EU roaming ban to up Swedes' phone bills

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EU roaming ban to up Swedes' phone bills

Swedish mobile operators dislike a EU proposal that would make placing calls the same price at home as on the go, citing fears that free roaming in the union would throw a spanner in the works for network upgrades, as well as make Swedes' phone bills balloon.


Neelie Kroes, Vice President of the European Commission, dubbed roaming "old fashioned" and said she wanted the proposal to pass as soon as possible. She told Swedish reporters on Monday that it would lead to greater investments in the telecom sector and said she feared Europe would fall behind globally in terms of mobile broadband.

"Sweden is top of the class in several areas, but if you look at the rest of Europe, that is not the case," she said.

Experts at Swedish telecom giant TeliaSonera disagreed, however, with chief legal council Ingrid Stenmark claiming the proposal could have the reverse effect - fewer investments.

"It's a proposal that will lead to more regulations, not fewer, while it at the same time will lead to less investment, not more," she told the TT news agency.

Peder Ramel, CEO of 3G operator Tre, added that the union has for several years put pressure on the operators to lower roaming prices for customers on the go by capping the max fee. He said that model was preferable to the one that is now on the table - which in essence would mean there was no price difference placing a call at home or in another country.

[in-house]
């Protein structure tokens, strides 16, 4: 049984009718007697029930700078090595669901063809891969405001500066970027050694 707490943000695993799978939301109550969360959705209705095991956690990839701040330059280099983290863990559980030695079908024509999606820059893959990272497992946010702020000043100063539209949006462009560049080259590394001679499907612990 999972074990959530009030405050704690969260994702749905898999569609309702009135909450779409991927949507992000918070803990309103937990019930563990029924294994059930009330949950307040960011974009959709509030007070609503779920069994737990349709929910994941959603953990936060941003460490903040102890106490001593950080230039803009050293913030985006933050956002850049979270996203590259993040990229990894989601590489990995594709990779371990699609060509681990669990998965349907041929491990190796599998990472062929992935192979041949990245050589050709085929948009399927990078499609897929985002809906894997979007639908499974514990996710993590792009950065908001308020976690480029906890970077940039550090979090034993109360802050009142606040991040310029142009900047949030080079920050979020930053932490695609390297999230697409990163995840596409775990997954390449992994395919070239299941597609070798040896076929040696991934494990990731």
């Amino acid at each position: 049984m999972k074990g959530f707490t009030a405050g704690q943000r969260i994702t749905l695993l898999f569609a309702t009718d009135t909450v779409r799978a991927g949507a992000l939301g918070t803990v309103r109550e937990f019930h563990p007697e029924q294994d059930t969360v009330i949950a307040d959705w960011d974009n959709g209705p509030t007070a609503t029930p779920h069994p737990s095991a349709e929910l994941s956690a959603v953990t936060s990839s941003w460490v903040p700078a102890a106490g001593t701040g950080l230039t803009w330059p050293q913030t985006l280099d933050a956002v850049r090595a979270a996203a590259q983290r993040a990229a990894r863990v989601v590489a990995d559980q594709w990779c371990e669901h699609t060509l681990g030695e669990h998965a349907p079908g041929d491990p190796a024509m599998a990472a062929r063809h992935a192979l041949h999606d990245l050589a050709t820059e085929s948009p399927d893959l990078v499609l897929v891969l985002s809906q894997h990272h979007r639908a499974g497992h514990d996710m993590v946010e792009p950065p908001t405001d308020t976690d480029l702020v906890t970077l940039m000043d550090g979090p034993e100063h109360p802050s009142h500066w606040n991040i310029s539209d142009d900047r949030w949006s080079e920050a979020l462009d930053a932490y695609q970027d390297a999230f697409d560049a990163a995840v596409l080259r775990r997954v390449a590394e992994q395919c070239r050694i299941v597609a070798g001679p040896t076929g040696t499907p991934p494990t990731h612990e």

"We could continue to lower prices considerable if the European Commissioner continued to put pressure on the operators," Ramel said.

The commissioner, however, said she believed there were too many obstacles on the European telecom market - or markets, with 28 member states all with different rules.

"Part of the proposal will get rid of roaming, which I know the operators aren't very pleased about," Kroes said.

Thomas Ekman, CEO of Tele2 Sweden, said that for Swedish consumers, however, there are already some of the lowest prices for customers in the EU. While he did not discard every caveat of Kroes' proposal, he said that disbanding roaming charges was a bad idea.

In essence, he said, Swedish consumers could be hit the hardest if the proposal passed and operators were made to rethink pricing.

"To make the prices the same in all countries, someone has to be able to increase and decrease prices, so in Sweden the Swedish consumers will suffer a price hike, which I think is wrong," Ekman told TT. "If the proposal passes, I don't see that there is any other way."

TT/The Local/at

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